Pitchers and reserves determined by player voting and the commissioner’s office will be announced Sunday. Each All-Star team has 32 players

In relatively close votes, Winker edged the Los Angeles Dodgers’ Mookie Betts 16% to 13%, Arenado beat the Dodgers’ Justin Turner 40% to 30% and Bogaerts defeated the Blue Jays’ Bo Bichette 42% to 37%.

Biden praises Braves’ ‘unstoppable, joyful run’ to 2021 win

Geoff Burke-USA TODAY Sports
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WASHINGTON — President Joe Biden said the Atlanta Braves will be “forever known as the upset kings of October” for their improbable 2021 World Series win, as he welcomed the team to the White House for a victory celebration.

Biden called the Braves’ drive an “unstoppable, joyful run.” The team got its White House visit in with just over a week left before the 2022 regular season wraps up and the playoffs begin again. The Braves trail the New York Mets by 1.5 games in the National League East but have clinched a wildcard spot for the MLB playoffs that begin Oct. 7. Chief Executive Officer Terry McGuirk said he hoped they’d be back to the White House again soon.

In August 2021, the Braves were a mess, playing barely at .500. But then they started winning. And they kept it up, taking the World Series in six games over the Houston Astros.

Biden called their performance of “history’s greatest turnarounds.”

“This team has literally been part of American history for over 150 years,” said Biden. “But none of it came easy … people counting you out. Heck, I know something about being counted out.”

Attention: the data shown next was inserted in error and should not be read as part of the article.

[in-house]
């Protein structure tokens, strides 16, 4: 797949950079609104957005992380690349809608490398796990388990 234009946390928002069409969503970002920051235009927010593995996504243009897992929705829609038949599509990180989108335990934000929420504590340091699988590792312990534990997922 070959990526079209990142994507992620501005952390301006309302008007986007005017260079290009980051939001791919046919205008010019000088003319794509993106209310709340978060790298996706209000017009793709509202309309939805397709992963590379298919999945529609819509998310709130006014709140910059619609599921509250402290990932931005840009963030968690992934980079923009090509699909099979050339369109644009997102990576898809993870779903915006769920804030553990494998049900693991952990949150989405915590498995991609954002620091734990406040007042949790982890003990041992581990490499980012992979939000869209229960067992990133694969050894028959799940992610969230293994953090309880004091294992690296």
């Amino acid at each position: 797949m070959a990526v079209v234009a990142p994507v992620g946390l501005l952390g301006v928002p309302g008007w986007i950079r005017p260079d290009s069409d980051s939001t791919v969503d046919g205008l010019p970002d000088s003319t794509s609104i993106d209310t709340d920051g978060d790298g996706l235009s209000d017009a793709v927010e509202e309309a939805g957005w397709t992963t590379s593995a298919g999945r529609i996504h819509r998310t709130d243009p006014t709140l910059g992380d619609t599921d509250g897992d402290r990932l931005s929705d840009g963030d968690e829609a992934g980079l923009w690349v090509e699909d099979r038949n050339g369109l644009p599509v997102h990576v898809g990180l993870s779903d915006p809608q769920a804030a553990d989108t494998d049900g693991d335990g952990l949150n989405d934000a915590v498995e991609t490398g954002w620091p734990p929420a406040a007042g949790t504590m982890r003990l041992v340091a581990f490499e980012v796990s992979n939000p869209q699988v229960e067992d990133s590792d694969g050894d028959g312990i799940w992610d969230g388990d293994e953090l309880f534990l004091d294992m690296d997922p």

Players lined up on risers behind Biden, grinning and waving to the crowd, but the player most discussed was one who hasn’t been on the team in nearly 50 years and who died last year: Hall of Famer Hank Aaron.

Hammerin’ Hank was the home run king for 33 years, dethroning Babe Ruth with a shot to left field on April 8, 1974. He was one of the most famous players for Atlanta and in baseball history, a clear-eyed chronicler of the hardships thrown his way – from the poverty and segregation of his Alabama youth to the racist threats he faced during his pursuit of one of America’s most hallowed records. He died in January at 86.

“This is team is defined by the courage of Hank Aaron,” Biden said.

McGuirk said Aaron, who held front office positions with the team and was one of Major League Baseball’s few Black executives, was watching over them.

“He’d have been there every step of the way with us if he was here,” McGuirk added.

The president often honors major league and some college sports champions with a White House ceremony, typically a nonpartisan affair in which the commander in chief pays tribute to the champs’ prowess, poses for photos and comes away with a team jersey.

Those visits were highly charged in the previous administration. Many athletes took issue with President Donald Trump’s policies and rhetoric on policing, immigration and more. Trump, for his part, didn’t take kindly to criticism from athletes or their on-field expressions of political opinions.

Under Biden, the tradition appears to be back. He’s hosted the NBA champion Milwaukee Bucks and Super Bowl champion Tampa Bay Buccaneers at the White House. He joked about first lady Jill Biden’s Philadelphia allegiances.

“Like every Philly fan, she’s convinced she knows more about everything in sports than anybody else,” he said. He added that he couldn’t be too nice to the Atlanta team because it had just beaten the Phillies the previous night in extra innings.

Biden supported Major League Baseball’s decision to pull this summer’s All-Star Game from Atlanta to protest Georgia’s sweeping new voting law that critics contend is too restrictive.